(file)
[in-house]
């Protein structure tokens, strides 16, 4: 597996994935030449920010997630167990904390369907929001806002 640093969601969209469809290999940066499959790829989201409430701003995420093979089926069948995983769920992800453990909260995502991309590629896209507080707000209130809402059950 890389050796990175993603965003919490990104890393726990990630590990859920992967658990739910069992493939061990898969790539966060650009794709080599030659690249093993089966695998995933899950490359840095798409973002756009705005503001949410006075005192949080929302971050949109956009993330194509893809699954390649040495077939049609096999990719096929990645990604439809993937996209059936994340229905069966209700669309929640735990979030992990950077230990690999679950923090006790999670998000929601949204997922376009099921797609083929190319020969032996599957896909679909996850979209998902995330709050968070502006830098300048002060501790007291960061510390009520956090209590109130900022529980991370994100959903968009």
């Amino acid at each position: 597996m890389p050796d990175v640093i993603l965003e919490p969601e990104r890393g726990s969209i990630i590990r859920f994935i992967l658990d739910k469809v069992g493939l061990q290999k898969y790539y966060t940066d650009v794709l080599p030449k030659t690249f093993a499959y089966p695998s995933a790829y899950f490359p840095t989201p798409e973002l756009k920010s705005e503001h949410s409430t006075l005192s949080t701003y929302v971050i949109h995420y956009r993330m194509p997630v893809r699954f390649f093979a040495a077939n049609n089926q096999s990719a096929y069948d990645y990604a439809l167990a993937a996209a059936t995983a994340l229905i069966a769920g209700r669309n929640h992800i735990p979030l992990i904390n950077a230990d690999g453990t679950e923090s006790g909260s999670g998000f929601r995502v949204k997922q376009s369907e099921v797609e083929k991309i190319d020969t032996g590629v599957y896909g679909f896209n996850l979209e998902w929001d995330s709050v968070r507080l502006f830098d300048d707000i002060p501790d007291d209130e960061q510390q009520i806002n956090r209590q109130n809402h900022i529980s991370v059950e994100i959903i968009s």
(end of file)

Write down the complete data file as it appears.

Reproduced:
[in-house]
């Protein structure tokens, strides 16, 4: 597996994935030449920010997630167990904390369907929001806002 640093969601969209469809290999940066499959790829989201409430701003995420093979089926069948995983769920992800453990909260995502991309590629896209507080707000209130809402059950 890389050796990175993603965003919490990104890393726990990630590990859920992967658990739910069992493939061990898969790539966060650009794709080599030659690249093993089966695998995933899950490359840095798409973002756009705005503001949410006075005192949080929302971050949109956009993330194509893809699954390649040495077939049609096999990719096929990645990604439809993937996209059936994340229905069966209700669309929640735990979030992990950077230990690999679950923090006790999670998000929601949204997922376009099921797609083929190319020969032996599957896909679909996850979209998902995330709050968070502006830098300048002060501790007291960061510390009520956090209590109130900022529980991370994100959903968009």
């Amino acid at each position: 597996m890389p050796d990175v640093i993603l965003e919490p969601e990104r890393g726990s969209i990630i590990r859920f994935i992967l658990d739910k469809v069992g493939l061990q290999k898969y790539y966060t940066d650009v794709l080599p030449k030659t690249f093993a499959y089966p695998s995933a790829y899950f490359p840095t989201p798409e973002l756009k920010s705005e503001h949410s409430t006075l005192s949080t701003y929302v971050i949109h995420y956009r993330m194509p997630v893809r699954f390649f093979a040495a077939n049609n089926q096999s990719a096929y069948d990645y990604a439809l167990a993937a996209a059936t995983a994340l229905i069966a769920g209700r669309n929640h992800i735990p979030l992990i904390n950077a230990d690999g453990t679950e923090s006790g909260s999670g998000f929601r995502v949204k997922q376009s369907e099921v797609e083929k991309i190319d020969t032996g590629v599957y896909g679909f896209n996850l979209e998902w929001d995330s709050v968070r507080l502006f830098d300048d707000i002060p501790d007291d209130e960061q510390q009520i806002n956090r209590q109130n809402h900022i529980s991370v059950e994100i959903i968009s």